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Health care - the need for reformation (was Roger Nichols)

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mazoaudio:
jrmintz wrote on Thu, 20 January 2011 11:38
I don't think it's overtly political to say that all Americans ought to have access to health care resembling that which our congressional representatives, of all parties and ideologies, and in a rare display of unity, have given themselves. It's also not political to say that it's unconscionable that the family of a person who has had a career like Roger Nichols, or any family for that matter, should have to impoverish itself to keep a family member alive. It's a moral issue out of which some people have created a political one.

I donated as well.


+1

Denouncing the reasonable critic of the effects of certain policies as "political" is one of the ways the unjust policies are perpetuated.  (i.e. Arizona shootings)

The  ways folks try to rationalize this class war is a joke.  I have donated to Roger, who is obviously a cool guy and someone who has furthered the science of recording.
It's just says really sad things about our country when people who have been pushed down from the middle class are called upon to help fix situations like this

jimmyjazz:
I think it's really sad that a disease as common as cancer can decimate the finances of a family which should, by distant observation, be financially sound.  If true, what it means is that only the top few percent can afford anything but the most ordinary "life-saving" efforts, and that is sad.

I am very glad I carry a cancer policy on my family.  Moreover, I'm glad I can afford it.  My father died a couple of years ago from cancer, but the incurred costs were largely carried by insurance and Medicare.  His cancer was uncureable, though -- aggressive brain tumor at age 87 -- so I doubt our experience is all that relevant.  If we had tried to fight it for a few years, I'm sure we would have been in the same boat, and that is mortifying.

Sorry for the continued thread-jack, but I'm with William on this one.

YZ:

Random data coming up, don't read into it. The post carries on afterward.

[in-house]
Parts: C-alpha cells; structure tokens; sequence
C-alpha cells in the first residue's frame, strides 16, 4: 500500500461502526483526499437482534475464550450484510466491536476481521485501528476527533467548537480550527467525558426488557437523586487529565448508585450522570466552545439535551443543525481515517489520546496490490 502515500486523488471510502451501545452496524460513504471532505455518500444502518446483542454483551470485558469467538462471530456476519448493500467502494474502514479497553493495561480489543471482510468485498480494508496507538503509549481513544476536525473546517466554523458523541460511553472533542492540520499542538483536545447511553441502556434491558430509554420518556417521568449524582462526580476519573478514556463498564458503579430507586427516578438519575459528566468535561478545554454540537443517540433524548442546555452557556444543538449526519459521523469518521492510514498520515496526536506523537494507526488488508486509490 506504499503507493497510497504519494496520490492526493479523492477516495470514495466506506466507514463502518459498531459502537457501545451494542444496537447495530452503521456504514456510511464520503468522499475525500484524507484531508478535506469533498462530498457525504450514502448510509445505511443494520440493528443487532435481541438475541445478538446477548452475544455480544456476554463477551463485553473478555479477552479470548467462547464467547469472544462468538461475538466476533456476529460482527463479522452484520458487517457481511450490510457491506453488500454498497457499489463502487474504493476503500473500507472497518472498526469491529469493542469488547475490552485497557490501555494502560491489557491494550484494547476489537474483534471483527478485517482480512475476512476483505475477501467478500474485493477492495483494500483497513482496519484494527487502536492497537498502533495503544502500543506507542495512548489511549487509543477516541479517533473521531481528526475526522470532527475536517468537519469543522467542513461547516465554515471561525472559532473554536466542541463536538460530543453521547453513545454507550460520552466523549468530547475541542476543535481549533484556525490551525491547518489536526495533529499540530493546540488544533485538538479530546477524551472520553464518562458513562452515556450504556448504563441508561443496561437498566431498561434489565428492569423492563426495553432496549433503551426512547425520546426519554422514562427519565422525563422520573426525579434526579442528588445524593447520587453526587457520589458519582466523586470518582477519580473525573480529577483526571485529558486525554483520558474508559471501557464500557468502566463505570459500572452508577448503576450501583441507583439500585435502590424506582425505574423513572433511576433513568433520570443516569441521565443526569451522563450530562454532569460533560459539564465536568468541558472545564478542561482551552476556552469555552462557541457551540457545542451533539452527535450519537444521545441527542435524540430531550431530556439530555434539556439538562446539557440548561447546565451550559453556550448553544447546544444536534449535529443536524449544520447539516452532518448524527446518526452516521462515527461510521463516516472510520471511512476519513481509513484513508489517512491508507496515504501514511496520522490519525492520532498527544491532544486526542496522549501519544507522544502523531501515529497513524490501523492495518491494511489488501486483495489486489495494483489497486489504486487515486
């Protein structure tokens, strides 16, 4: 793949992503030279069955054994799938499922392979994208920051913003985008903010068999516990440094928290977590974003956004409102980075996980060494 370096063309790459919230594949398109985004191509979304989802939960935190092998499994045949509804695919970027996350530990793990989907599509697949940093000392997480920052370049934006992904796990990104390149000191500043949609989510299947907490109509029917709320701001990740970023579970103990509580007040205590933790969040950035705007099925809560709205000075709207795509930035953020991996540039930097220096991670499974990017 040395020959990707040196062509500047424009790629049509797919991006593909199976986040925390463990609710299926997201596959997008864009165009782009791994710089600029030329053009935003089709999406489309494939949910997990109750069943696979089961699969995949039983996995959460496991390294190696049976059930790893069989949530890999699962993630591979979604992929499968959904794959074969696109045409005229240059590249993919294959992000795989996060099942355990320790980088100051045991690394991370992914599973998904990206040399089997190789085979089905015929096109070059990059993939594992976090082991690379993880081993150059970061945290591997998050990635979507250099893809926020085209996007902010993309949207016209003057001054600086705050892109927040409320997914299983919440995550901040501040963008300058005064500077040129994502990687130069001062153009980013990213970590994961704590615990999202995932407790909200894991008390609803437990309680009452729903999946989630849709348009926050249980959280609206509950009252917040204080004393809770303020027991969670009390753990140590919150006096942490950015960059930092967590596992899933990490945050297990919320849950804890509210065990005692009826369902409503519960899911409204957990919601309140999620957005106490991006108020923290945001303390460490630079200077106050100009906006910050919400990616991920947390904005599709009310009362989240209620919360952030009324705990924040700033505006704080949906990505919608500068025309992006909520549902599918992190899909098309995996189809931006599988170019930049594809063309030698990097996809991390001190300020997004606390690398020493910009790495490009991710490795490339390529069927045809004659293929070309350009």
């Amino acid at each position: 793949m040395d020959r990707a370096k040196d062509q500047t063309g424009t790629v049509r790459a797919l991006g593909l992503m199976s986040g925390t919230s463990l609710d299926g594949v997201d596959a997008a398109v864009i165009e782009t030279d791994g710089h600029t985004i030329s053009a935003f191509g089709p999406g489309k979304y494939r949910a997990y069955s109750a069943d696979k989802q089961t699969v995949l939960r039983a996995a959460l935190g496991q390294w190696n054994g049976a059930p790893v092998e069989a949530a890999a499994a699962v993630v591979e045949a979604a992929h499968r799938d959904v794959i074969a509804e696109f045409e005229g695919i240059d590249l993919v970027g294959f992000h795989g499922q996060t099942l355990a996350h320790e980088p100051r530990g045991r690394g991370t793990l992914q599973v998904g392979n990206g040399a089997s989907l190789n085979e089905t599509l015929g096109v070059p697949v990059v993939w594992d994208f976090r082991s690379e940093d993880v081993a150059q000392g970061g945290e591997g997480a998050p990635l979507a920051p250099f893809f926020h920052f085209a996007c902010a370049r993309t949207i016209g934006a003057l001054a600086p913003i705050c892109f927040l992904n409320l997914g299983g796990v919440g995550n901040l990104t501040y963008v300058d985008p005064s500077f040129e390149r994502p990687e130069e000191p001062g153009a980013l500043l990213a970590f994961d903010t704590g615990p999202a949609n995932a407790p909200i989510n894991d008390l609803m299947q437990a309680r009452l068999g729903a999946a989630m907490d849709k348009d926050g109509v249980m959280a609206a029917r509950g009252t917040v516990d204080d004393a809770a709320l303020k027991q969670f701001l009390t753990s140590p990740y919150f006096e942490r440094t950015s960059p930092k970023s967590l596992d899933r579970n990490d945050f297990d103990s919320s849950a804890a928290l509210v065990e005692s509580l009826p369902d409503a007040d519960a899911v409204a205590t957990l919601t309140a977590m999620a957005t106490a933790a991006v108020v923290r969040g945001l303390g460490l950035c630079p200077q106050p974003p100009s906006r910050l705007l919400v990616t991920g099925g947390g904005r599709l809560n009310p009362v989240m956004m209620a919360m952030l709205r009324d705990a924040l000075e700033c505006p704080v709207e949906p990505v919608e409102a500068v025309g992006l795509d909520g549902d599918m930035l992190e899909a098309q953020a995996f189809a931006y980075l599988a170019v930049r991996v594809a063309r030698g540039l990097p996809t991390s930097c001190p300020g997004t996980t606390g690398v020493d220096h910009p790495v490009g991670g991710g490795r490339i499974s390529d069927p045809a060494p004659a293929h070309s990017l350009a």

A productive member of society and an expert at his profession, open to share his experiences with his fellows.

While not a multimillionaire, a well-paid individual and I doubt that anyone with a clear mind will say that he did not work for every penny of it and did not do it honestly.

Goes broke and takes his family's savings with him to treat a disease.

Something's wrong.

He's not lazy, he is not destitute of friends and relationships at 'high places'.

Over the years I've been a member here at PSW, I've seen a few calls for help like the OP; this is a crying shame, good people and good hardworking professionals not being able to pay for their treatment.

Have they not saved enough? Did they all burn all their income in futile stuff? How much of a person's income should be set aside for the possibility of a costly illness? And what if that income is not that high and one has to choose between feeding and clothing the kids and saving for the possibility of such an illness?

Extreme Mixing:
Yes, I too feel that what is happening to Roger is wrong.  This is exactly the reason that we need a required participation system of national health insurance.  Even a 20 year old can get cancer, or find himself in a terrible car accident and need treatment.  Since all share that risk, all should pay into a health care program.

Someone mentioned Social Security.  Not a day goes by without some politician mentioning that SS will be broke before many of get any of our benefits.  But at the same time we pay public employees 70-90% of their highest pay rate, and GIVE them free medical care for life.  We let them negotiate their own deal!  There is no way that most of us "working stiffs" will let Social Security go down, and continue to pay taxes to support teachers, and DMV retirees who didn't even pay into their plan.  So even if the system keeps working, I'll get like 22K per year while a DMV worker will get 60K per year and free health care for life.  That's not fair in my book.

I truly wish Roger the best.

Steve

YZ:
Yes.

Mods, I know I'm veering off-topic here, but...

Why should politicians have access - paid by taxpayers - to a health system unattainable to the common man? Isn't this a Democracy? Aren't we in a Capitalist society? Why elected individuals have more rights - and for life - than the people who voted for them? Why would any politician work for the good of all if he has already gotten such a good deal for himself and his family? Why should a citizen in the boondocks with no health care of any sort be paying for a senator's lavish benefits?

/rant off/

I hope Roger recovers - in all aspects.

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